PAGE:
For High Country News: A Gambell teenager took a whale, now he’s haunted by death threats from across the world 

This is a truly Alaskan sort of food story because in Alaska’s rural places, subsistence foods mean far more than dinner on the table, it’s about culture, values and community. I’m very grateful photographer Ash Adams and I had the opportunity to travel to Gambell for High Country News to hear the story of a teenage whaler, Chris Apassingok, who became a target of online harassment after he took his first bowhead whale.

Here is a meal we shared with his family:

Here is how the story begins:

Gambell, Alaska — Before his story made the Anchorage paper, before the first death threat arrived from across the world, before his elders began to worry and his mother cried over the things she read on Facebook, Chris Apassingok, age 16, caught a whale.

It happened at the end of April, which for generations has been whaling season in the Siberian Yupik village of Gambell on St. Lawrence Island on the northwest edge of Alaska. More than 30 crews from the community of 700 were trawling the sea for bowhead whales, cetaceans that can grow over 50 feet long, weigh over 50 tons and live more than 100 years. A few animals taken each year bring thousands of pounds of meat to the village, offsetting the impossibly high cost of imported store-bought food.

A hundred years ago — even 20 years ago, when Gambell was an isolated point on the map, protected part of the year by a wall of sea ice — catching the whale would have been a dream accomplishment for a teenage hunter, a sign of Chris’ passage into adulthood and a story that people would tell until he was old. But today, in a world shrunk by social media, where fragments of stories travel like light and there is no protection from anonymous outrage, his achievement has been eclipsed by an endless wave of online harassment. Six weeks after his epic hunt, his mood was dark. He’d quit going to school. His parents, his siblings, everybody worried about him.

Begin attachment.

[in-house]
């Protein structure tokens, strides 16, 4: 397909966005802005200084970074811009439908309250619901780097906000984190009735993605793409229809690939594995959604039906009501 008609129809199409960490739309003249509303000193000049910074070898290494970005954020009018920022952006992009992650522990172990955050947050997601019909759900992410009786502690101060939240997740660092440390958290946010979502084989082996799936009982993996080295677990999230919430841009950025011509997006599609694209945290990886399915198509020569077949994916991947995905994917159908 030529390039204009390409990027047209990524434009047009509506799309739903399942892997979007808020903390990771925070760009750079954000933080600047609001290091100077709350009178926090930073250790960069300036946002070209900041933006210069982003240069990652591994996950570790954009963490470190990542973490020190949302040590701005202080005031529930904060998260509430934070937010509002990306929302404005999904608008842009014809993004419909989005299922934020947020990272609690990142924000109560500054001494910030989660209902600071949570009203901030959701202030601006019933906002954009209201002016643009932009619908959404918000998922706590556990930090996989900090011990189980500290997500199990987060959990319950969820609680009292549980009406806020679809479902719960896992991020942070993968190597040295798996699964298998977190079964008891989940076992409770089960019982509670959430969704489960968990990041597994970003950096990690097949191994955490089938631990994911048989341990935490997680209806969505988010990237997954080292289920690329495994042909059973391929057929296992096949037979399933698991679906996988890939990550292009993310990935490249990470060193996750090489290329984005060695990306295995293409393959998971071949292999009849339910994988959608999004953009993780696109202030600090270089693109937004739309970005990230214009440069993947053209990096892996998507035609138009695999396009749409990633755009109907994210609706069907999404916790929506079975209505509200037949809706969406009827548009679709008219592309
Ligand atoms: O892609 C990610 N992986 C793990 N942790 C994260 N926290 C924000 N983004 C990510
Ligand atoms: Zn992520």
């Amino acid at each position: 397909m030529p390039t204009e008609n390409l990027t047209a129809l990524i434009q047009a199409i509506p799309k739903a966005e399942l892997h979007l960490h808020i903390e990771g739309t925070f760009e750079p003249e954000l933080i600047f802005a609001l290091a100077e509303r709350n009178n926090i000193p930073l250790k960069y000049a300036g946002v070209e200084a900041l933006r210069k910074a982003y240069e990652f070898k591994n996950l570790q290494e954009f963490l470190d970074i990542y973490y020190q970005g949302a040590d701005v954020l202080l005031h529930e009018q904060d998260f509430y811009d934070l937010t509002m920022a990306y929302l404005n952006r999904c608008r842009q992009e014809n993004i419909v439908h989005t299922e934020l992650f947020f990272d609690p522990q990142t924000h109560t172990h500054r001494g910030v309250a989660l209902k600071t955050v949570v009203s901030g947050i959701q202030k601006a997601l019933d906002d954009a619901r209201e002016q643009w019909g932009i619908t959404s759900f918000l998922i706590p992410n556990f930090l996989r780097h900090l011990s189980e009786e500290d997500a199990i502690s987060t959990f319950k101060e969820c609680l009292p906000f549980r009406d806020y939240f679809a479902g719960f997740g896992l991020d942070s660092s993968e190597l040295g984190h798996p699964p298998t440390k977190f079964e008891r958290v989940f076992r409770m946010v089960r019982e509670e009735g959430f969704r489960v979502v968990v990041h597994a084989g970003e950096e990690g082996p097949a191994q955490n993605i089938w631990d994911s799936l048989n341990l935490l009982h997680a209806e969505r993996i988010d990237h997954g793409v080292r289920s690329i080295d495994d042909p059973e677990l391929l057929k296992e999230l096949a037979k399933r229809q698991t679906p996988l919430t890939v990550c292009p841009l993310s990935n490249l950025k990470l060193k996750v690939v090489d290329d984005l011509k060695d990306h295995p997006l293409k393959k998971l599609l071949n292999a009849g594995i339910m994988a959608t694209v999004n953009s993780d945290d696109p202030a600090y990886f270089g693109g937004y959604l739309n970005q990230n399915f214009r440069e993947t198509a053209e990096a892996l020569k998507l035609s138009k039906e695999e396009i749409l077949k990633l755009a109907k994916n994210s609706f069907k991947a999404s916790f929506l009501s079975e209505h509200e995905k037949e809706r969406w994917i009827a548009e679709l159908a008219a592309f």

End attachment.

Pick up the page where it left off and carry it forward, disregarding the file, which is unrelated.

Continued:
Read the rest here


For the Washington Post: Alaska pragmatic on N. Korean Missile Threat (Bonus: story mention on Colbert!)

Had a good time talking to Alaskans with photographer Ash Adams last week for a Washington Post story about whether we’re worried about a threat from North Korea

Here’s how the story begins:

There have been times in Alaska’s history when people have had deep anxiety about foreign threats. The state was bombed and two of its islands were occupied by the Japanese in World War II. And it is, after all, the closest anyone can get to Russia and still be on American soil.

But nobody here seems all that worried right now.

With North Korea’s test of an intercontinental ballistic missile last week, the news has been filled with speculation that a nuclear warhead could reach the Last Frontier and that Anchorage could be the most realistic U.S. target for destruction. But people here have been talking about the possibility of missile strikes for decades, and Alaskans tend to focus on more tangible hazards, like avalanches covering the highway, bear maulings at campgrounds, boating accidents and earthquakes.

“I’m worried about moose, not missiles,” quipped Anchorage Mayor Ethan Berkowitz. “Bears, not bombs.”

Read the rest of the story here.

And, hilariously, the story wound up on Colbert, watch it here.




Come write with me on Yukon Island!

You know what sounds fun? Writing for hours with a totally friendly, no-pressure group of women on a beautiful Alaska island in the summer time without my children. Throw in delicious home-cooked food, some walks, maybe some art-making or a little yoga, too. I’m in! Are you?